Buick's no longer the car just for the gray-haired set -- the brand has been revitalized and aimed at a much-younger audience, especially with models such as the compact Verano sedan and our test vehicle for the week, the small Encore crossover.Even the biggest Buick models, the LaCrosse sedan and the Enclave crossover, are being embraced more by active professionals than older consumers, helping to lower the brand's age appeal by at least a generation or two overall.Our tester, though -- the 2014 Encore -- sits squarely in the sights of young, upwardly mobile singles and couples looking for a vehicle that fits their busy outdoors-oriented lifestyles.The five-passenger Encore, introduced last year, is a foot shorter than the Verano, with a wheelbase that’s five inches shorter. Such a small vehicle may seem odd for a brand whose reputation for decades centered on comfortable large sedans and wagons, it’s perfectly in line with the brand’s goals both at home and abroad.That’s to bring up-and-coming premium-vehicle buyers into the Buick fold, where presumably they will work their way up to larger and more-expensive Buicks as they age and grow in their careers and incomes.For 2014, Encore prices begin at $24,160 (plus $925 freight) for the base model, and range as high as $30,465 for the Premium all-wheel drive. The entry-model price makes the Encore quite a bargain considering all of the standard amenities it has.Buick offers the Encore with either front-wheel drive, which is standard, or all-wheel drive, which is a $1,500 premium above the front-drive prices. It’s designed to send power almost 50-50 to the front and rear on startup, but favors the front wheels in normal driving until the automatic system detects wheel slippage.Other front-drive trim levels include the Convenience ($25,785); and Leather ($27,485). Just add the $1,500 to any of the front-drive model prices to get the price for the corresponding all-wheel-drive trim.New safety features for 2014 include Rear Cross Traffic Alert and Side Blind Zone Alert systems, included on all but the base model.Our tester was the front-drive Premium model (base price $28,965).The 1.4-liter turbocharged four-cylinder engine and the small profile of the Encore allow it to offer the best fuel economy in the Buick lineup, and EPA ratings that are among the best in the crossover realm. With front drive, the estimates are 25 mpg city/33 highway/28 combined; for all-wheel-drive models, 23/30/26. During my test, I averaged about 28.8 mpg, with a combination of city and highway driving.Surprisingly, the Encore doesn’t feel small. Tall people – six feet or more – can ride in comfort in the front bucket seats, and they’re riding higher up than you would imagine in a vehicle with such a small exterior size. There is no feel of being in a tiny vehicle, sitting close to the ground.The Encore seems about the same size inside as the first-generation Nissan Rogue and the current Subaru Forester, among others.Outside, the Encore looks somewhat like a junior-size version of the seven-passenger Enclave, with similar front-end styling and overall shape, and the signature Buick grille.The Encore is the same length as the boxy Scion xB, and about a foot shorter than the Honda CR-V. But I couldn’t help comparing the Encore – favorably – to such compact crossovers as the Volkswagen Tiguan, which is about six inches longer, and the Audi Q5, about a foot-and-a-half longer. We were able to seat three average-size adults in the rear bench seat for a run out to dinner, and had no real complaints. Outboard passengers had plenty of leg- and knee room, although the middle rider was a bit cramped and suggested that might not be a good place for a long trip. A child safety seat would fit there well, however, with two larger kids or even small- to medium-size adults on each side.The only cupholders in the back, though, were two in a small pull-down center armrest that eliminates the middle seating position. Small door pockets were not wide enough to serve as bottle holders either in front or back. Up front, the center console area provides two small cupholders and a lidded compartment for gadgets. In front of the shifter is a slanted cubby suitable for a couple of portable devices, and there are USB and auxiliary ports right next to a 12-volt power outlet in front of the storage spot. There is 18.8 cubic feet of cargo space behind the rear seat, accessed through a rear hatch that flips up in one piece for easy loading and unloading. Fold down the rear seatback, though, and the cargo area expands to a whopping 48.4 cubic feet. You could get a big-screen TV box back there, if necessary.Driving the Encore was rather fun, with its turbocharged 1.4-liter four-cylinder Ecotec engine, producing 138 horsepower and 148 foot-pounds of torque. It’s almost perfect for this vehicle’s size and weight (under 3,400 pounds).The turbo engine, which is connected to a six-speed automatic transmission, has quick response and plenty of zip. The electric power steering was precise and predictable, and the four-wheel antilock disc brakes made for quick and sure stopping, even in the occasional near-panic situations that seem to occur with more frequency when traffic gets thick.Although noisier than larger, more-expensive Buick models, the Encore is relatively quiet inside, aided by Buick’s exclusive QuietTuning, which uses Bose Active Noise Cancellation technology.The base model comes loaded with features such as OnStar, cruise control, ice-blue ambient interior lighting, premium cloth upholstery with "leatherette" accents, heated outside mirrors, six-way power driver’s seat with lumbar adjustment, and power windows/door locks with remote.Also included are an AM/FM/CD/XM audio system with seven-inch color display/USB port/Bluetooth connectivity, leather-wrapped steering wheel, color-keyed carpeted floor mats, rear cargo cover, roof luggage rails, two gloveboxes, a theft-deterrent system, 18-inch painted cast-aluminum wheels, and a compact spare tire with jack.The Convenience model adds a self-dimming rearview mirror, remote start, dual automatic climate control, 120-volt power outlet and fog lamps.With the Leather model comes leather seats, heated steering wheel and front seats, a power passenger seat, and a driver memory package with settings for seat position, outside mirrors and climate control.At the top, the Premium model has leather and most of the other features from the lower levels, along with rain-sensing wipers, a premium Bose seven-speaker audio system, front and rear park assist, forward-collision alert, lane-departure warning, cargo net and a cargo mat.Standard safety features include 10 air bags, electronic stability control, rearview camera, cornering brake control with electronic brake assist, tire-pressure monitoring, and a safety-cage body designed to protect the occupants.Among available options are 18-inch chromed-aluminum wheels ($995, included on the tester), a power sunroof ($800, also included) and an oil pan heater.Our Premium tester also came with an upgraded audio system with navigation and satellite radio ($795).Total sticker price was $32,480, including freight and options. The exterior was Brilliant Blue Metallic, and interior was Saddle leather.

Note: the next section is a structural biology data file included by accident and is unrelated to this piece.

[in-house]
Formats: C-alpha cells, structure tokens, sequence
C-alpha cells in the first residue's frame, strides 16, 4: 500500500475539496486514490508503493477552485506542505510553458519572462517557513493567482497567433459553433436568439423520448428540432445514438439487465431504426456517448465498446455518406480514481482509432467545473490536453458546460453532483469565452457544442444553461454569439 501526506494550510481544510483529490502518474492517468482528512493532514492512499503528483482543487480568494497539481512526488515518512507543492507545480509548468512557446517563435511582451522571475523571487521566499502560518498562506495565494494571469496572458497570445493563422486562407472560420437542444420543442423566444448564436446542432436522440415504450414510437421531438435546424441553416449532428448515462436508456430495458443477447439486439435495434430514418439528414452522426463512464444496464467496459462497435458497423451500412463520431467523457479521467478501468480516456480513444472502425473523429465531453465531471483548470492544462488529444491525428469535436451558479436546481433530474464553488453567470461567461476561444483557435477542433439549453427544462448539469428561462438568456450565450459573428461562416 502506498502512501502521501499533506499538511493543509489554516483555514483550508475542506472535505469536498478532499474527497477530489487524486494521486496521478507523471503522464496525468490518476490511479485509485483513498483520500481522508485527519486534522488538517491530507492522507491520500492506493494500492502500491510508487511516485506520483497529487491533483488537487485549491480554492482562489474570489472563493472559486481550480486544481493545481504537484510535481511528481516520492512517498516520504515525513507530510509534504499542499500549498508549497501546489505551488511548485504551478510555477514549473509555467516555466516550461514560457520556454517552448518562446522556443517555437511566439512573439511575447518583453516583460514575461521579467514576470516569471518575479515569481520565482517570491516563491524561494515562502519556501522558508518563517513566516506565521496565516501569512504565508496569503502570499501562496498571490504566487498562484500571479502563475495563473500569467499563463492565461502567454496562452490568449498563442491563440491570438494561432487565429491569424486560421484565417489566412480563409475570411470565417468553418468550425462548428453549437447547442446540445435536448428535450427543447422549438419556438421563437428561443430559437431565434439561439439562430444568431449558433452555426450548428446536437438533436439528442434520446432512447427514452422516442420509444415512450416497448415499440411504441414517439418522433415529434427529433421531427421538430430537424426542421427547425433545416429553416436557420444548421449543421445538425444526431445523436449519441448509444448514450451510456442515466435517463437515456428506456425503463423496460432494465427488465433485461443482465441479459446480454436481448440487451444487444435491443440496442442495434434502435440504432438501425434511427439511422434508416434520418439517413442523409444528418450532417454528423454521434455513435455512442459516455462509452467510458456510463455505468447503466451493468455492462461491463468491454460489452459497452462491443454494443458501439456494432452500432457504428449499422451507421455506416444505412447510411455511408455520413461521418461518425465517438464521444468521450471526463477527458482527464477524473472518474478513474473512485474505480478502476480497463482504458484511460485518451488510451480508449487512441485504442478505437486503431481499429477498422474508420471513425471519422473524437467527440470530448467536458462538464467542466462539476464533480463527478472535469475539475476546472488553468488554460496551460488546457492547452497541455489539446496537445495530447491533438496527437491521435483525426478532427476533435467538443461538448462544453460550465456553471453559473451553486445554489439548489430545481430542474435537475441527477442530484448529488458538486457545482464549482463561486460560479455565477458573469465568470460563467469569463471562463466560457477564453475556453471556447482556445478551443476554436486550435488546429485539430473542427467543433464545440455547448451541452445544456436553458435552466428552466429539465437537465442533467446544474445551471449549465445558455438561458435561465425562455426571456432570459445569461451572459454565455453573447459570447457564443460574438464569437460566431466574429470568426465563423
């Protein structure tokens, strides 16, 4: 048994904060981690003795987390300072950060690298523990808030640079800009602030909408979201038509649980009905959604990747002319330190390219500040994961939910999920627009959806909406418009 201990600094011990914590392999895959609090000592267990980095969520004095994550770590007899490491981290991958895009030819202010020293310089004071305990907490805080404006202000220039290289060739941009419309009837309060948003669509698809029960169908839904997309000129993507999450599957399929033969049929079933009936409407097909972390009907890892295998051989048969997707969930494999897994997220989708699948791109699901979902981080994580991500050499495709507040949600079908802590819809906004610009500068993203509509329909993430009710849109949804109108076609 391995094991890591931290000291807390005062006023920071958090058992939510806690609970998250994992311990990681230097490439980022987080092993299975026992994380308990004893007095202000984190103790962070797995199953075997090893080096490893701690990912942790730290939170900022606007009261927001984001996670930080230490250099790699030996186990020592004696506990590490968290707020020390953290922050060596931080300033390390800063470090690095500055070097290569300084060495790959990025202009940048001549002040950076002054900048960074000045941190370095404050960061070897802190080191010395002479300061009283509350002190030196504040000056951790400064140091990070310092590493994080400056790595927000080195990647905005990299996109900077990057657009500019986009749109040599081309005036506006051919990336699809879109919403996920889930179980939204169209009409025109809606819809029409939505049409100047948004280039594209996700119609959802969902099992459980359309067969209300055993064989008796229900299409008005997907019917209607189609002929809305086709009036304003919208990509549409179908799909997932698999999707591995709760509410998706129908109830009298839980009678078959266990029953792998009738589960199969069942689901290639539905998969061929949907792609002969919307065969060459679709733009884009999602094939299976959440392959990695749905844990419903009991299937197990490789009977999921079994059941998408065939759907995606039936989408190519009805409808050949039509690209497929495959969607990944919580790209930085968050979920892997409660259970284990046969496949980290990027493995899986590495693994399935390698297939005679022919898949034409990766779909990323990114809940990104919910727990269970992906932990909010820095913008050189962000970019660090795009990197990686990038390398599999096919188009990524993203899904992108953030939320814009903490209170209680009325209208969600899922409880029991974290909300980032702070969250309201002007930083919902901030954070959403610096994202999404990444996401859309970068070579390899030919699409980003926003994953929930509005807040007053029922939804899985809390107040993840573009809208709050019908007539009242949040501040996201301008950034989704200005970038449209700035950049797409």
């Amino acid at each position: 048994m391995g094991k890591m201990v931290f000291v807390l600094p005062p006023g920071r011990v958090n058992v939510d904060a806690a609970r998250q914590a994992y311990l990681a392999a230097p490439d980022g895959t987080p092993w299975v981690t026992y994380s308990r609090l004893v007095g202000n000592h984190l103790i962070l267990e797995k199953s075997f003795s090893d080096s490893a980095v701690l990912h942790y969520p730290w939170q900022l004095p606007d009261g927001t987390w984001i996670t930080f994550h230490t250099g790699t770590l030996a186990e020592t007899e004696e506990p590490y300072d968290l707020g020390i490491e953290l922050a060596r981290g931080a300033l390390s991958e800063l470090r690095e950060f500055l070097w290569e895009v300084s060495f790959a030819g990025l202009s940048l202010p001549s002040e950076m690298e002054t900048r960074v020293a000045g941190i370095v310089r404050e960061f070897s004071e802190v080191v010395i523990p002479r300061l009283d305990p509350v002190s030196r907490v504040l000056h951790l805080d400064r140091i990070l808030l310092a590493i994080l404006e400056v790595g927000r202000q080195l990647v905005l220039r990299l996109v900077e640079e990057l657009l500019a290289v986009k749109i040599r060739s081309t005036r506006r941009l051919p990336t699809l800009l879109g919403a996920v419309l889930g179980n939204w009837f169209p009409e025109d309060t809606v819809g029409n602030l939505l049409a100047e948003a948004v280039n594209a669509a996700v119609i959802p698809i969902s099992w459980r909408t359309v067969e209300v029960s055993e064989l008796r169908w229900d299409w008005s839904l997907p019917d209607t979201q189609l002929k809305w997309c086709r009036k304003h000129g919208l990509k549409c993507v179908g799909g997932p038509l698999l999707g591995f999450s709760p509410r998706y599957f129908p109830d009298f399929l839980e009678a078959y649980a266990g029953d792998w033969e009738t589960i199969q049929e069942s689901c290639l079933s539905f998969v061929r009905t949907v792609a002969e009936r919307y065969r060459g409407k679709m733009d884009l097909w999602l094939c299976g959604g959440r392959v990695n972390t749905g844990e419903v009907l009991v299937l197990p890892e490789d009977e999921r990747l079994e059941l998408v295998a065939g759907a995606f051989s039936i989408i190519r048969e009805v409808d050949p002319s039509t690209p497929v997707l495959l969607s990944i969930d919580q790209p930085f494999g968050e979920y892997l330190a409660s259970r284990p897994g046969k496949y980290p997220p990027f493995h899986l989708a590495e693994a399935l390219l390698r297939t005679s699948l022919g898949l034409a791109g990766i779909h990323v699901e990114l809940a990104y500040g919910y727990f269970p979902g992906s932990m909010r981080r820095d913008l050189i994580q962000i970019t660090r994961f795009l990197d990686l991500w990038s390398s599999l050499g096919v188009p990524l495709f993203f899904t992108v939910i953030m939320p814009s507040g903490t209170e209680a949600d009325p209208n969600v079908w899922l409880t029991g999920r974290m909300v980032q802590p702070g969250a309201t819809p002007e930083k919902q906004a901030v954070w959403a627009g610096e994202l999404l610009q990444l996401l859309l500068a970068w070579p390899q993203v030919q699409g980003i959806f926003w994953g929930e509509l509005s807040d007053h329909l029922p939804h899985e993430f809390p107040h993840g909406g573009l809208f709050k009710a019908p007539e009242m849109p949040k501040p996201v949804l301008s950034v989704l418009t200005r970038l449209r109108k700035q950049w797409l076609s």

The automotive columns of G. Chambers Williams III have appeared regularly in the Star-Telegram since 1994. Contact him at firstname.lastname@example.org